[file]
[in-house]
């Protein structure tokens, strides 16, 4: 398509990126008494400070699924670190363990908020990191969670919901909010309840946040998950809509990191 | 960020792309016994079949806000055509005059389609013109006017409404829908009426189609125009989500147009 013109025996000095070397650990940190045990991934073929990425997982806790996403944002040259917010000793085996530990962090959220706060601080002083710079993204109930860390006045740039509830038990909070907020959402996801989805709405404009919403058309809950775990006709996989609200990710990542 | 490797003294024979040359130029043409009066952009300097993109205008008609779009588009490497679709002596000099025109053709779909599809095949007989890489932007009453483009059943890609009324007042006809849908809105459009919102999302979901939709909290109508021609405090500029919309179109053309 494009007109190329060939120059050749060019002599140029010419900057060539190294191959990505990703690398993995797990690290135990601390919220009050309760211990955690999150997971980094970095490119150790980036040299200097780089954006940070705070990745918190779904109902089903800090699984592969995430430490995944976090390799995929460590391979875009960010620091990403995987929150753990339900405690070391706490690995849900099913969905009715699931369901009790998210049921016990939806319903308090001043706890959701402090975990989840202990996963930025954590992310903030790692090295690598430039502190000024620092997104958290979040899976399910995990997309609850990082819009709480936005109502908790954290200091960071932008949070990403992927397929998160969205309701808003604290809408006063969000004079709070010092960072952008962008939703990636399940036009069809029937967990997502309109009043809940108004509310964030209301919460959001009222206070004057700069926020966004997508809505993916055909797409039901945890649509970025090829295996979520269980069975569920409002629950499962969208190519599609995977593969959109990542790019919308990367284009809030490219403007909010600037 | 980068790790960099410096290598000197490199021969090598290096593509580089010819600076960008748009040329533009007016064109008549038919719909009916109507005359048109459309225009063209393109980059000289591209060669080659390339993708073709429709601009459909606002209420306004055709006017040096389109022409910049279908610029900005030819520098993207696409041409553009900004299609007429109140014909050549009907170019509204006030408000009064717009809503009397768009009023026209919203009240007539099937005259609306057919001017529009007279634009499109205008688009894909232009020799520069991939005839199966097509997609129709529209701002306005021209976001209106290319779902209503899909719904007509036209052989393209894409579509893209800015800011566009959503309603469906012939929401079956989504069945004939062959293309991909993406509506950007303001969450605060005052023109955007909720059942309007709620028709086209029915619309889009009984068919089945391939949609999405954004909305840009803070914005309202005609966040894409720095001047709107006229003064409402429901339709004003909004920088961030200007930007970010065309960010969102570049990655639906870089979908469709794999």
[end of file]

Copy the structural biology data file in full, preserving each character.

[in-house]
């Protein structure tokens, strides 16, 4: 398509990126008494400070699924670190363990908020990191969670919901909010309840946040998950809509990191 | 960020792309016994079949806000055509005059389609013109006017409404829908009426189609125009989500147009 013109025996000095070397650990940190045990991934073929990425997982806790996403944002040259917010000793085996530990962090959220706060601080002083710079993204109930860390006045740039509830038990909070907020959402996801989805709405404009919403058309809950775990006709996989609200990710990542 | 490797003294024979040359130029043409009066952009300097993109205008008609779009588009490497679709002596000099025109053709779909599809095949007989890489932007009453483009059943890609009324007042006809849908809105459009919102999302979901939709909290109508021609405090500029919309179109053309 494009007109190329060939120059050749060019002599140029010419900057060539190294191959990505990703690398993995797990690290135990601390919220009050309760211990955690999150997971980094970095490119150790980036040299200097780089954006940070705070990745918190779904109902089903800090699984592969995430430490995944976090390799995929460590391979875009960010620091990403995987929150753990339900405690070391706490690995849900099913969905009715699931369901009790998210049921016990939806319903308090001043706890959701402090975990989840202990996963930025954590992310903030790692090295690598430039502190000024620092997104958290979040899976399910995990997309609850990082819009709480936005109502908790954290200091960071932008949070990403992927397929998160969205309701808003604290809408006063969000004079709070010092960072952008962008939703990636399940036009069809029937967990997502309109009043809940108004509310964030209301919460959001009222206070004057700069926020966004997508809505993916055909797409039901945890649509970025090829295996979520269980069975569920409002629950499962969208190519599609995977593969959109990542790019919308990367284009809030490219403007909010600037 | 980068790790960099410096290598000197490199021969090598290096593509580089010819600076960008748009040329533009007016064109008549038919719909009916109507005359048109459309225009063209393109980059000289591209060669080659390339993708073709429709601009459909606002209420306004055709006017040096389109022409910049279908610029900005030819520098993207696409041409553009900004299609007429109140014909050549009907170019509204006030408000009064717009809503009397768009009023026209919203009240007539099937005259609306057919001017529009007279634009499109205008688009894909232009020799520069991939005839199966097509997609129709529209701002306005021209976001209106290319779902209503899909719904007509036209052989393209894409579509893209800015800011566009959503309603469906012939929401079956989504069945004939062959293309991909993406509506950007303001969450605060005052023109955007909720059942309007709620028709086209029915619309889009009984068919089945391939949609999405954004909305840009803070914005309202005609966040894409720095001047709107006229003064409402429901339709004003909004920088961030200007930007970010065309960010969102570049990655639906870089979908469709794999």